But at the end of two hours followed by a visit to few of the organized retailers in the city I was convinced that it would be very difficult if not impossible for organized retail to dislodge the unorganized small retailer from the retail scene in the country , because more than the issues of economies of scale and efficiency, for us bazaar buying is a part of our culture and though we might like to go to the shopping malls once in a while we would continue to patronize markets like Aminabad for a long time to come, and by "we" I mean the majority of Indians...

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Varun Reddy Sevva said...

This post is triggered by a comment made by my friend on our recent visit to Aminbad Market, he wondered "Can Big Bazaar replace this market ever?". Now for the benefit of people who are not from Lucknow , Aminbad market is that typical market which is present in most of the small and bigger cities in the country(though size might vary), whether it is the Shivaji Nagar Market in Bangalore, or the market surrounding the Kalupur market in Ahmedabad. These are the typical markets which are full of vendors who are there to sell anything from a comb to watches to crockery......

And these vendors are mostly the small vendors on the roadside, with all the material which they sell on the a rented gadi or thela and some make use of a small loudspeaker to attract customers. And these markets have a reputation to be the one where you could get the best price if one knew how to bargain.

My friend made the comment a couple of days back , and we just casually discussed it, but then when i again went back to the market i decided to take some time off and spent a couple of hours in the market pondering over the question. Though I am firmly in the favor of the entry of organized retail in the country, the first thought which came to me was the one which has many people worried (though i doubt the genuineness of most of them) was the employment such markets are able to generate. Second thought was what it would mean culturally to loose out such a vibrant and lively market with a life less organized retail store which in a way is unique and ingrained in the way we are and we shop....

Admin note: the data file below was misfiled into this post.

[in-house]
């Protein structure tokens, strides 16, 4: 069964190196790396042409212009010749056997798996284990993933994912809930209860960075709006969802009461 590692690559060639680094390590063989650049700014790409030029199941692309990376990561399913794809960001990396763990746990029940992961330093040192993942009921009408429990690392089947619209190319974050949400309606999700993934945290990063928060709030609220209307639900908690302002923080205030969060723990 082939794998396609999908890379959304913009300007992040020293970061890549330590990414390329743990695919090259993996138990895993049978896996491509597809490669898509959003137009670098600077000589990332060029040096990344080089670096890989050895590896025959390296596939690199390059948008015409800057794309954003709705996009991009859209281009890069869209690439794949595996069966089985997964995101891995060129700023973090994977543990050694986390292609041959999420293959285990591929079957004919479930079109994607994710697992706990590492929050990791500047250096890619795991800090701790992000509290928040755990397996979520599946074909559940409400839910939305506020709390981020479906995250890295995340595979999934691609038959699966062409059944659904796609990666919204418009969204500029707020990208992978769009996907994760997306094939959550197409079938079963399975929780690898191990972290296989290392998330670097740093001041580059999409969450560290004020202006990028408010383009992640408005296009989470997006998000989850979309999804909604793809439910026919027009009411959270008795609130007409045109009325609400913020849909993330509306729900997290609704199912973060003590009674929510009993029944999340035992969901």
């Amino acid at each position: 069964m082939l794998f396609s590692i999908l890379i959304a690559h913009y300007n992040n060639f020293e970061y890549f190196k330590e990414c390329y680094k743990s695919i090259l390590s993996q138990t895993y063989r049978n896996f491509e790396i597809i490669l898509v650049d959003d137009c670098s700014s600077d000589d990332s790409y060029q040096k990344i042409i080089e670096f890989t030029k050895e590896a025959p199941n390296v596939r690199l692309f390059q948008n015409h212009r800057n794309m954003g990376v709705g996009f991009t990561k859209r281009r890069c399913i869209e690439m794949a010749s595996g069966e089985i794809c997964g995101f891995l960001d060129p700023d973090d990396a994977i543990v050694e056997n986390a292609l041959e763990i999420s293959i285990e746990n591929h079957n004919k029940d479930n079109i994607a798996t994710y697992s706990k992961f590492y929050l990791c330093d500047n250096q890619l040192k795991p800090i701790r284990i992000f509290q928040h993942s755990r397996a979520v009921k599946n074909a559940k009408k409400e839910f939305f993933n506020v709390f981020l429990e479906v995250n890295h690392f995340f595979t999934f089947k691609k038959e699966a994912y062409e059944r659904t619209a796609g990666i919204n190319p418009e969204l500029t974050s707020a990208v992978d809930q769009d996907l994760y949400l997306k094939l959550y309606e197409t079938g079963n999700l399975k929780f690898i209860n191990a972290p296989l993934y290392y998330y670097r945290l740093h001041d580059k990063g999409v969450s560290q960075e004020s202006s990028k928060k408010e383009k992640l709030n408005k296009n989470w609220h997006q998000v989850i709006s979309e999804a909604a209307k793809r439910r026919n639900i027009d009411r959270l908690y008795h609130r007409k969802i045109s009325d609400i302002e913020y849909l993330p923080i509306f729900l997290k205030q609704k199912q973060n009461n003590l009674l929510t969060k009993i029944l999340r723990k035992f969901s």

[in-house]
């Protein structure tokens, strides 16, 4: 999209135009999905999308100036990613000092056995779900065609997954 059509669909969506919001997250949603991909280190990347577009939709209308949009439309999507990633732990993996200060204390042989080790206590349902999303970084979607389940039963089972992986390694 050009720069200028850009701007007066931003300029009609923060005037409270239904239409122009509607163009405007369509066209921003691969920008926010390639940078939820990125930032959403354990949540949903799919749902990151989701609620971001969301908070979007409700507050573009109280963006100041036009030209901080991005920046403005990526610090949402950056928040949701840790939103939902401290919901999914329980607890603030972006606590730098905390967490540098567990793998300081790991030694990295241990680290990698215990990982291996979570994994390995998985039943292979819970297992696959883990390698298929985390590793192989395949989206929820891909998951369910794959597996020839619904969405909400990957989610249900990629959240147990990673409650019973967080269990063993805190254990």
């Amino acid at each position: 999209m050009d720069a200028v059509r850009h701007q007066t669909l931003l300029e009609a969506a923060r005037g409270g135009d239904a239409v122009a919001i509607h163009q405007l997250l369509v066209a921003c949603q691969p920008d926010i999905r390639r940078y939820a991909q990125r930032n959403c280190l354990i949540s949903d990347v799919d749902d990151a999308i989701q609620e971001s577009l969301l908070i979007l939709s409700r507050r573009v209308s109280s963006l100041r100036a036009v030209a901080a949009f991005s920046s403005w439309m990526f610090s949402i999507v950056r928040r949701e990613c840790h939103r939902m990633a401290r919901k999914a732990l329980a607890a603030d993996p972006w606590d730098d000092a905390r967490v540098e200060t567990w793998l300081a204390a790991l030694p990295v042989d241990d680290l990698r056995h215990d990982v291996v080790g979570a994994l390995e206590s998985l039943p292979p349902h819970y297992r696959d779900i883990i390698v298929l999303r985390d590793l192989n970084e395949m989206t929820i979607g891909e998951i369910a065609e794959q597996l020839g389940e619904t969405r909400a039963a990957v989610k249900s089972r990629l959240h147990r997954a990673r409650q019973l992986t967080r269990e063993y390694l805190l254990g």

But at the end of two hours followed by a visit to few of the organized retailers in the city I was convinced that it would be very difficult if not impossible for organized retail to dislodge the unorganized small retailer from the retail scene in the country , because more than the issues of economies of scale and efficiency, for us bazaar buying is a part of our culture and though we might like to go to the shopping malls once in a while we would continue to patronize markets like Aminabad for a long time to come, and by "we" I mean the majority of Indians...